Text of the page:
Lecture F12 Mud: Stream Function, ... (25 respondents) ¯ 1. The book claims “�

Lecture F12 Mud: Stream Function, Potential Function
(25 respondents)
1. The book claims “�¯2 = �¯1 represents mass flow perpendicular to the page”.
Isn’t 2-D flow in the plane of the page? (1 student)
It actually says “mass flow per unit depth perpendicular to the page”. The “perpen­
dicular” refers to the unit depth, not to the flow.
2. What’s the difference between �¯ and �? (2 students)
is the most general type of stream function, and gives the mass flux components:
= �u
− ��/�x
= �v
For low speed flows where � is a constant, it is convenient to absorb the constant �
factor into the stream function by defining � = �/�.
We now have:
��/�y = u
− ��/�x = v
It’s important to remember that � can be used only for low speed flows, while �¯ has
no such restriction.
The difference �¯2 − �¯1 gives the mass flow between two streamlines, while �2 − �1
gives the volume flow between two streamlines (but only in low-speed flow).
3. Where does �(x, y) = ln x2 + y 2 come from? (1 student)
I just made it up. The neat thing about a stream function is that no matter how
complicated �(x, y) might get, the resulting u(x, y) and v(x, y) that you get from it
satisfy the mass continuity equation
ρ � �u/�x + �v/�y = 0
� · V
and hence represent a physically possible flow.
4. Is there are graphical relation between streamlines and stream function
lines? (1 student)
Lines of constant stream function are the same as streamlines.
5. I don’t understand how the funnel-shaped � and the spiral-shaped ∂ repre­
sent the same vortex flow? (1 student)
Both functions produce the same u(x, y) and v(x, y), and hence they both represent
the same physical flowfield.
6. Will be dealing mostly with 2-D flows? (1 student)
The approach in Unified Fluids is to present concepts in the simplest way possible, so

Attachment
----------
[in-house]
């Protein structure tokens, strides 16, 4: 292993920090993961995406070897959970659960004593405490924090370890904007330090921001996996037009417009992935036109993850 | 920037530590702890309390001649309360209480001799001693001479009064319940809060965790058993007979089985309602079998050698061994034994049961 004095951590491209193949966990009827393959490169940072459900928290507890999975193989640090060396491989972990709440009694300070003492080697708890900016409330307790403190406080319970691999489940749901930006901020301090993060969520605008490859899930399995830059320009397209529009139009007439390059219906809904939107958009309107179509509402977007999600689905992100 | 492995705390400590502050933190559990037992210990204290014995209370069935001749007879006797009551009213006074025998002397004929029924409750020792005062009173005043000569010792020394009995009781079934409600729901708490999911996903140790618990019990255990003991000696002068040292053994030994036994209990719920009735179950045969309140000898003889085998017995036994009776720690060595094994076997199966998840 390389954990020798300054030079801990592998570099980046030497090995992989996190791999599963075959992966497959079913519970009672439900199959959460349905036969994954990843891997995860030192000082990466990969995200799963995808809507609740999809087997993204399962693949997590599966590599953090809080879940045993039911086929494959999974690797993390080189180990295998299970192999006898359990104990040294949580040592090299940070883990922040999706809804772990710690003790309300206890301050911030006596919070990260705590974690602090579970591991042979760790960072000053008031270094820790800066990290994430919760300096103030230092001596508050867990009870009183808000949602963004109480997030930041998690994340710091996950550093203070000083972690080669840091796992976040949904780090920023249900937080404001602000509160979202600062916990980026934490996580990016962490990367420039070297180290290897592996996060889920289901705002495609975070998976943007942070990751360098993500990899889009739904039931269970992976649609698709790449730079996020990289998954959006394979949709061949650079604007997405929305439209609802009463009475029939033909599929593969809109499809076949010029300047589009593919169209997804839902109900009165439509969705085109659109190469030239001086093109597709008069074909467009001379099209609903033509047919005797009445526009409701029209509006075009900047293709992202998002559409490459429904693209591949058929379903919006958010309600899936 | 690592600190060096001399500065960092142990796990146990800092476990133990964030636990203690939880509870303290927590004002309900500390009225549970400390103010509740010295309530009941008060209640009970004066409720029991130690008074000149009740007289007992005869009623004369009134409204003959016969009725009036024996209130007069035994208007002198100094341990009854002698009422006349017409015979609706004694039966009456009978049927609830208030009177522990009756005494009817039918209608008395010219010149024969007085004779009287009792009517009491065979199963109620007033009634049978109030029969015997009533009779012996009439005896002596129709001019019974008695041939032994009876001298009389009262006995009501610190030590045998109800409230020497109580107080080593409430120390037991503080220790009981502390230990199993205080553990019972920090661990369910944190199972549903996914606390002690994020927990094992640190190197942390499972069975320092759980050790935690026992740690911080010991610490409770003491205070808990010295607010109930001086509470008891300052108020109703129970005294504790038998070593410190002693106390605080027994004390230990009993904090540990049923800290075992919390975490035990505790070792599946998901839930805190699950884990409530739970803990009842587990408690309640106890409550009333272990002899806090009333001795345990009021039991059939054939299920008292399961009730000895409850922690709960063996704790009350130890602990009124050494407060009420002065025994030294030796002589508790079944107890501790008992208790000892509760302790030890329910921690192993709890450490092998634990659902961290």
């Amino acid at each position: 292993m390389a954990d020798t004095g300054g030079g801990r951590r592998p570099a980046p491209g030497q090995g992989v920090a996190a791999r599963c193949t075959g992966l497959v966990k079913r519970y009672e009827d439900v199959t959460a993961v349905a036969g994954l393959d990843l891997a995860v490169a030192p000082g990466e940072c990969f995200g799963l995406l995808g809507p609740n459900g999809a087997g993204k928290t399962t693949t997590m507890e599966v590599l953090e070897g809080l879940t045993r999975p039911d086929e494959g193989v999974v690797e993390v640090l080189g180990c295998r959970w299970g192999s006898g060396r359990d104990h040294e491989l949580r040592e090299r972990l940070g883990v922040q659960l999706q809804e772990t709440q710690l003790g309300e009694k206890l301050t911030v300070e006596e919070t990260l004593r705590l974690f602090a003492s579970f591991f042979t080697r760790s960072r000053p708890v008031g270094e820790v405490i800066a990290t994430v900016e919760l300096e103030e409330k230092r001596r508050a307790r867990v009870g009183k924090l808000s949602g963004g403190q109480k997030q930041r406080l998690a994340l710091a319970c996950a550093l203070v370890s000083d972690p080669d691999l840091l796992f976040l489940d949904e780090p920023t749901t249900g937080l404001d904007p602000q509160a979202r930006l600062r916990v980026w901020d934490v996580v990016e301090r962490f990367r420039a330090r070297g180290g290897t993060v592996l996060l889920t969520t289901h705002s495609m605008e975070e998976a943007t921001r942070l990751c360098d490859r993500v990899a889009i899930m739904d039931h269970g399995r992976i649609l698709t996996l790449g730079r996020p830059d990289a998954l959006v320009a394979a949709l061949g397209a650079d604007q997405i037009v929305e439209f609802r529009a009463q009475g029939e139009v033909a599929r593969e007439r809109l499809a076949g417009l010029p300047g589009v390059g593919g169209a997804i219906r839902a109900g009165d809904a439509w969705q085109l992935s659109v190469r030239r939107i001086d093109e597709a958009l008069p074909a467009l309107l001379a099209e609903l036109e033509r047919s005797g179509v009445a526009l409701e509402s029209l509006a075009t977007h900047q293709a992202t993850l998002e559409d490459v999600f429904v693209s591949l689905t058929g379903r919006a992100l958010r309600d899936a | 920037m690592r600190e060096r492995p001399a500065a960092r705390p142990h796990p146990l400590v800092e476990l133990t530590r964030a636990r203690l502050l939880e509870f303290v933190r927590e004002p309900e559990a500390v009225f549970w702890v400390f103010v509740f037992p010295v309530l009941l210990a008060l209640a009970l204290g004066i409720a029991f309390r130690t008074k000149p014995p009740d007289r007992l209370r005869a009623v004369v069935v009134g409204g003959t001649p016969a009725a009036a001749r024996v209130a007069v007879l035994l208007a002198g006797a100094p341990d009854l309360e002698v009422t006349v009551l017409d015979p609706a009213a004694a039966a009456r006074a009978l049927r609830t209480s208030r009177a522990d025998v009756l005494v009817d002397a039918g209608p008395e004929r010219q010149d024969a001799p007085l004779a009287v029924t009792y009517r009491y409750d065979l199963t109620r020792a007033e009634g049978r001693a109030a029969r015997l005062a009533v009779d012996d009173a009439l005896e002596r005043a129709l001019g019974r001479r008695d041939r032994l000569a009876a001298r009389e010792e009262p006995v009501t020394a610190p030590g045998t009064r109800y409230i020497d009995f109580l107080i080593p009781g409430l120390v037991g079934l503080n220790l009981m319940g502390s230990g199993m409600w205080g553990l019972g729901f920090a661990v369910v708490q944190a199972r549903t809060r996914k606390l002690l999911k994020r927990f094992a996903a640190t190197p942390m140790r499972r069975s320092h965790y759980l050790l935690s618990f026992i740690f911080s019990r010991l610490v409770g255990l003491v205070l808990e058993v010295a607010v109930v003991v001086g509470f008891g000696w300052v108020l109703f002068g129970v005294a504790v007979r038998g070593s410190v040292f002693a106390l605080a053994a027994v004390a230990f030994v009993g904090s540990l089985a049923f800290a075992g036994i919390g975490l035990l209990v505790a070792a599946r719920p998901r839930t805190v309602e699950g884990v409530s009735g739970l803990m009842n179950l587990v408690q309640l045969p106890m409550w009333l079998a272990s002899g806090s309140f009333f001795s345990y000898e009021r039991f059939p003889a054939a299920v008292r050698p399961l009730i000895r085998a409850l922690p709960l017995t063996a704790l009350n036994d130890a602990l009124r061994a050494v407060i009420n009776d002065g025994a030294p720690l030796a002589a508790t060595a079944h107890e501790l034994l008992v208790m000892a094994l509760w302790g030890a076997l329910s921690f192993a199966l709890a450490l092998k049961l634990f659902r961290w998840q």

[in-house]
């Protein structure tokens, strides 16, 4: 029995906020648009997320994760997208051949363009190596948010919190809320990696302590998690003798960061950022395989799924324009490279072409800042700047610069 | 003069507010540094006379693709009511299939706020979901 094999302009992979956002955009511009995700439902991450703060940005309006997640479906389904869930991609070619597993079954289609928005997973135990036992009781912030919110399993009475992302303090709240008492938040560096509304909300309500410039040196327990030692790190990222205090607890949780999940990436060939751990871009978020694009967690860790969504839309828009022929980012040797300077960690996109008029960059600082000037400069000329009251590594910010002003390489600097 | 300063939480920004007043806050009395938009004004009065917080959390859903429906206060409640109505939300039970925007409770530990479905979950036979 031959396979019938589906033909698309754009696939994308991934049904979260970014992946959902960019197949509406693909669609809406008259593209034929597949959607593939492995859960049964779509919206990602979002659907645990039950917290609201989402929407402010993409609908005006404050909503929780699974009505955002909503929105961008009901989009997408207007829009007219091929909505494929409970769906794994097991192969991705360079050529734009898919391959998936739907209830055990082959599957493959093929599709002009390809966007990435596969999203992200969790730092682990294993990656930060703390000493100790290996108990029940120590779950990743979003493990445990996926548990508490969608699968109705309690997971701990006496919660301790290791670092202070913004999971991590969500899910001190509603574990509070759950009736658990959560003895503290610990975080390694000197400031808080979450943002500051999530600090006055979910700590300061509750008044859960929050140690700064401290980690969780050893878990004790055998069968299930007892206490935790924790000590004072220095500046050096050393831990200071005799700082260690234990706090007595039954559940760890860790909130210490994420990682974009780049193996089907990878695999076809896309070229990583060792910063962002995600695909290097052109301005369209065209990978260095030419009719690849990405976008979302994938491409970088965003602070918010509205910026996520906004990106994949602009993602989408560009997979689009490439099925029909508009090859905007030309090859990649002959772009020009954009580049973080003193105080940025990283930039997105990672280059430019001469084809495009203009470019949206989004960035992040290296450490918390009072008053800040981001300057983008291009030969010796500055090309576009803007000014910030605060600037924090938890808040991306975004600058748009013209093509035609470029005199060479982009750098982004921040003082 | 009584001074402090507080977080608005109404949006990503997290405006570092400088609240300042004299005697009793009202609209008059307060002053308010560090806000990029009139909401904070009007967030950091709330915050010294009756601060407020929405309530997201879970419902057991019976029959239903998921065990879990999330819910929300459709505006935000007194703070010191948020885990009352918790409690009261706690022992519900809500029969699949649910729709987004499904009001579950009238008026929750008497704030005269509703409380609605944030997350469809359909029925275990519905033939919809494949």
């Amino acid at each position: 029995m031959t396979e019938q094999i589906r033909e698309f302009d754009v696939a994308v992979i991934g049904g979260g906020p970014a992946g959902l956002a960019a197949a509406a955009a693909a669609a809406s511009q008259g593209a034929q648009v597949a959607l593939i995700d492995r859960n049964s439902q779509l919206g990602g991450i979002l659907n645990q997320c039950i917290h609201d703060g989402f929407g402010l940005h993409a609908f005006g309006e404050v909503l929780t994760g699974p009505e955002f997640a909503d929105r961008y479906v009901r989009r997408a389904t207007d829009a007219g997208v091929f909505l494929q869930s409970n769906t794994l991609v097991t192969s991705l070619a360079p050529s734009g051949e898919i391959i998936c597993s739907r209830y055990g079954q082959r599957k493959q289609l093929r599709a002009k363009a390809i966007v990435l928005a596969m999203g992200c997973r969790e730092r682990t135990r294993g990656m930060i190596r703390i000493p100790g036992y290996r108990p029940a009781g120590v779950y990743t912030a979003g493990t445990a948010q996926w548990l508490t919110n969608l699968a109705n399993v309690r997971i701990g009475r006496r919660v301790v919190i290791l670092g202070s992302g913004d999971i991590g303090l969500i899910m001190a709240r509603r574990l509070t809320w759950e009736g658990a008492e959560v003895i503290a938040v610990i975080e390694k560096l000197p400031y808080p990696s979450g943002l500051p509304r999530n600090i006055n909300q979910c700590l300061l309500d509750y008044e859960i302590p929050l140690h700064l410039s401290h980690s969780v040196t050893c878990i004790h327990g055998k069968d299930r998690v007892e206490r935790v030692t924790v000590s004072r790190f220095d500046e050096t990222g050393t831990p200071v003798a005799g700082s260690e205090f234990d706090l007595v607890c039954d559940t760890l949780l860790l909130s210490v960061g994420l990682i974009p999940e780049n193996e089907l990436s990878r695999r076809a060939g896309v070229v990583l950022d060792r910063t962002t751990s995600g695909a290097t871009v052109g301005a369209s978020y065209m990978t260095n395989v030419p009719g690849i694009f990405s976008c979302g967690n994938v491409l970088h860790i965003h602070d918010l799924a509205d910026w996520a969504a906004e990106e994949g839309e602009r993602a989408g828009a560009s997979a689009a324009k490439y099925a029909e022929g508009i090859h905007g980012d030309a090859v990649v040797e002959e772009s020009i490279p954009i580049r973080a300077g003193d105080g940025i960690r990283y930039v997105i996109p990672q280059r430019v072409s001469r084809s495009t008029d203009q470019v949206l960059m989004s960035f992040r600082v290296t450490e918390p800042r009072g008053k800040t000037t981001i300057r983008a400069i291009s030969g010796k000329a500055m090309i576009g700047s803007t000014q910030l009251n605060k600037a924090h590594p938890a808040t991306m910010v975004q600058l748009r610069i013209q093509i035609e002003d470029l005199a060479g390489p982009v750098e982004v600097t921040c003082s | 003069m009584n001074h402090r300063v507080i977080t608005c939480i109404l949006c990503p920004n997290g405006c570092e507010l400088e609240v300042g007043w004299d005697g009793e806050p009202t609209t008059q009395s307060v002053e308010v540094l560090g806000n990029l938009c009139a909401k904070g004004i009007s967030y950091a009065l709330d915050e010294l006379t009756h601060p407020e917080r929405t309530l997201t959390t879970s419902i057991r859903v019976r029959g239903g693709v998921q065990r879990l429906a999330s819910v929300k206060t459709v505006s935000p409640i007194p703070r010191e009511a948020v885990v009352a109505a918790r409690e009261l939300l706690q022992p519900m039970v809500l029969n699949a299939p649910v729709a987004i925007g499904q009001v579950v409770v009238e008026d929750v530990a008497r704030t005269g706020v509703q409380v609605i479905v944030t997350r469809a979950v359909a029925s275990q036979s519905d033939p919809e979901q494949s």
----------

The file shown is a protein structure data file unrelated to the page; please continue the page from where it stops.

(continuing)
that the understanding isn’t lost in unnecessary complexity. So we use the smallest
number of spatial dimensions in the examples and applications. Sometimes 1-D, usually
2-D, and occasionally 3-D if it’s unavoidable.
7. What’s the difference between � and ∂? (1 student)
They are alternative ways to define the velocity field u(x, y) and v(x, y). There are
important differences also. For example, � is usable only in 2-D, while ∂ easily extends
to 3-D with minimal complication.
¯ �, ∂? (1 student)
8. Is there a physical interpretation of �,
has several interpretations: streamlines, mass flow, as presented in the notes. ∂ is
a bit harder to interpret.
9. Why would we use � or ∂? (1 student)
When applicable, they almost always produce a tremendous mathematical simplifica­
tion of a fluid flow problem. This makes solving the equations much easier and/or
10. Are there conditions under which these methods work? (1 student)
Yes. The main restrictions are: � and �¯ are usable only in 2-D
∂ is usable only for irrotational flows.
11. Seems like we’re learning only endless equations and symbols. Where’s the
justification? (1 student)
So far we’ve focused almost entirely on “tools and concepts”. Applications will come
next. Anderson lays out this strategy.
12. Can you give a numerical example of calculating a directional derivative?
(1 student)
A directional derivative is normally computed using the dot product.
�∂/�n = �∂ · n̂
For example, say
∂(x, y) = − arctan(y/x)
and we want to know �∂/�n at the point (x, y) = (0, 1), along a line tilted 45� up from
horizontal. Along this direction
n̂ = � ı̂ + � ψ̂
and the gradient at the chosen point is
�∂ = 1 ı̂ + 0 ψ̂
13. No mud (10 students)
�∂/�n = �∂ · n
ˆ = �